Serena Williams couldn’t beat dogged retriever Martina Hingis despite a 4-1 lead in the final set. Now it is sister Venus’ turn to try.
Wimbledon, U.S. Open and Olympic champion Venus almost didn't do her part to reach the Australian Open semifinals. She sprayed 56 errors before surviving a late service break and beating No. 10 Amanda Coetzer 2-6, 6-1, 8-6 today.
Then the top-seeded Hingis spoiled a sibling semifinal by rallying for a 6-2, 3-6, 8-6 victory over Serena, who had 54 errors — 29 of them in the final set.
"I was able to keep going and going until she would miss," Hingis said.
Before going out to play doubles an hour after her singles, Serena sent word that she had not eaten anything but toast for two days because of food poisoning. She and Venus then beat Anna Kournikova and Barbara Schett 3-6, 6-1, 6-1 to advance to a semifinal against Hingis and Monica Seles. In an Australian Open warmup tournament, Hingis and Seles beat the Williams sisters.
Serena said later that "some pink stuff" the trainer gave her after her first set of singles helped her recover by the third set from a dizzy feeling and to get her feet moving. After the doubles, she added, "I could play another match."
Clement Downs Kafelnikov
The men's side will have the first all-French semifinal at a Grand Slam tournament since 1983, between No. 15 Arnaud Clement and No. 16 Sebastien Grosjean. The winner becomes the first French finalist in an Australian Open since 1928.
Clement capitalized on 79 errors by No. 5 Yevgeny Kafelnikov for a 6-4, 5-7, 7-6 (3), 7-6 (3) victory, and celebrated by throwing his shirt and shoes into the crowd of nearly 15,000.
Kafelnikov hit an overhead into the net on match point, ending a stellar run Down Under in which he won the Australian Open in 1999, was runner-up last year and won the Olympic gold medal.
"I can't believe it," said Clement, who has lost only one set in five matches here.
In his first Grand Slam quarterfinal, Grosjean, conqueror of fourth-seeded Magnus Norman, ended the run of former No. 1 Carlos Moya with a 6-1, 6-4, 6-2 victory. Moya, coming back from injury, had beaten another former No. 1, Marcelo Rios, and seventh-seeded Lleyton Hewitt.
Defending champion Andre Agassi already is in the semifinals, facing two-time U.S. Open champion Patrick Rafter on Thursday night.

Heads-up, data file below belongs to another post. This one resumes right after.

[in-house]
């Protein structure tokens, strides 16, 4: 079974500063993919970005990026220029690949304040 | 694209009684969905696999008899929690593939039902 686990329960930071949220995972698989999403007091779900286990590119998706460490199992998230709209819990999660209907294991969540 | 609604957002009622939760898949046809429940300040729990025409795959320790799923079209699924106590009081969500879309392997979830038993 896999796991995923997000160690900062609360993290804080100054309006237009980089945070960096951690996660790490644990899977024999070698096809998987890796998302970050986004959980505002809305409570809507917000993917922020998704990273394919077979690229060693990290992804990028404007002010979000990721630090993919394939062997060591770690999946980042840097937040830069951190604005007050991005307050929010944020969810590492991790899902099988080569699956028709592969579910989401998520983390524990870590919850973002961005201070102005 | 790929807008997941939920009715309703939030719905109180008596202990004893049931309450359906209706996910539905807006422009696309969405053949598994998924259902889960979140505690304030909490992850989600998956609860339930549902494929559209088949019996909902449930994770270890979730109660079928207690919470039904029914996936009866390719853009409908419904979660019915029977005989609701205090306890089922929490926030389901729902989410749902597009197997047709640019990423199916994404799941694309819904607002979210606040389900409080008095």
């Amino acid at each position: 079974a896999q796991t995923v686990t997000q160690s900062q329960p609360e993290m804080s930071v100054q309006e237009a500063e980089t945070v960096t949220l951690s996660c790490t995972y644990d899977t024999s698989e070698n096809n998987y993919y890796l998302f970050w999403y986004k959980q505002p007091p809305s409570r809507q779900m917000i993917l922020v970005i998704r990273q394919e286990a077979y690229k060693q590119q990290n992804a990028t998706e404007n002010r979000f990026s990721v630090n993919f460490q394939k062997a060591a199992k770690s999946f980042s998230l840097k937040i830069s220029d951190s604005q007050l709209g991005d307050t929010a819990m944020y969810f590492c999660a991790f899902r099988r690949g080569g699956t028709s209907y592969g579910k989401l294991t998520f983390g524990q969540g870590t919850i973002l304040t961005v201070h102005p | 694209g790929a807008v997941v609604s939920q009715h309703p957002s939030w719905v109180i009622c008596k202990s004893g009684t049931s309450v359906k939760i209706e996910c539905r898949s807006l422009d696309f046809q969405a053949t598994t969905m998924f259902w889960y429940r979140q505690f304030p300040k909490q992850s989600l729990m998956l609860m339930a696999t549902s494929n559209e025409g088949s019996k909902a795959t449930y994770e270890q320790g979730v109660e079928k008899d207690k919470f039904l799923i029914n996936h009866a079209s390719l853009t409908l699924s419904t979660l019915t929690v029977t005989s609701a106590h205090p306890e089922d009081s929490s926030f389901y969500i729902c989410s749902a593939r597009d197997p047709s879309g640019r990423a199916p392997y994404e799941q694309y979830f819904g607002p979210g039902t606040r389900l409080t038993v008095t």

Serena Plays Despite Food Poisoning
In three events, Hingis has defeated one Williams sister and then lost to the other, most recently at the 1999 U.S. Open, when Serena beat her in the final.
Two players have beaten both in the same tournament, both in Sydney. Arantxa Sanchez-Vicario did it in 1998 and Seles in 1999.
Hingis needs to beat Venus just to get to the final of what she used to consider her very own tournament. She won it three times in a row before losing to Lindsay Davenport in last year's final. Davenport plays No. 12 Jennifer Capriati on Thursday for the other spot in the championship match.
The trainer brought medicine for Serena after the first set against Hingis. She went on to win the second, thanks to a second-serve ace for set point and a Hingis forehand into the net.
In the final set, after Hingis had closed from 1-4 to 4-all, Serena broke for 5-4. She pumped her fist after a backhand down the line put her two points from winning.
That was as close as she got. Hingis won the game with two backhand crosscourts that caught Serena off-balance.
Hingis Gets Fit, Plays Stronger
Serena held serve for 6-all, and two games later played a brilliant rally to erase Hingis' first match point. She sent Hingis running back with a lunging lob and then dived to put in a backhand angled drop volley.
But she netted a forehand on the next point, and Hingis finished the 2-hour, 19-minute match with an angled overhead.
Hingis said she didn't notice any indications of Williams' illness, but added: "You have to watch what you eat."
Hingis considered her first set the best tennis of her career.
"It was a great match from both of us. At the end, especially, it was whoever wanted it more and who was more lucky," she said.
Thanks to playing and fitness improvements, "you can't count on just overpowering me anymore," said the 20-year-old Swiss player, who is seeking her sixth Grand Slam tournament title. She has a 9-7 record against Venus, but lost their last two meetings.
Serena said Hingis won "with a lot of heart."
Venus Drops Eight Points, Bounces Back
Against the 5-foot-2 Coetzer, Venus, who is 6-1, lost the first eight points and first four games, prompting one fan to shout, "Let's go, Venus, wake up!"
She did, racing through the second set.
In the last set, however, errors crept back in — 27 in the 14 games.
Coetzer broke for 5-3, but then lost the next game on errors.
Venus returned that favor when serving for the match at 6-5, broke yet again for 7-6 and finished in 1:46 with an overhead.
"It's just not liking to lose," Venus said. "Today was not one of my better days. … I had no more room for error."
She said Coetzer didn't do anything wrong, and "there were times when I really just wouldn't move forward. It was terrible. I realized that I couldn't win the match like that."
Serena said later, "I had a long talk with [Venus] in the locker room. She's promised not to do a game like that anymore. She'll definitely be in better form tomorrow."
Rain delayed the start of the match by half an hour while the court was dried and the roof closed on Rod Laver Arena.
The change "affected my hairstyle," Venus said, because she was expecting sun and had pulled her hair back to put on a visor.
"If I had known they were going to close the roof, I would have worn a ponytail," she added.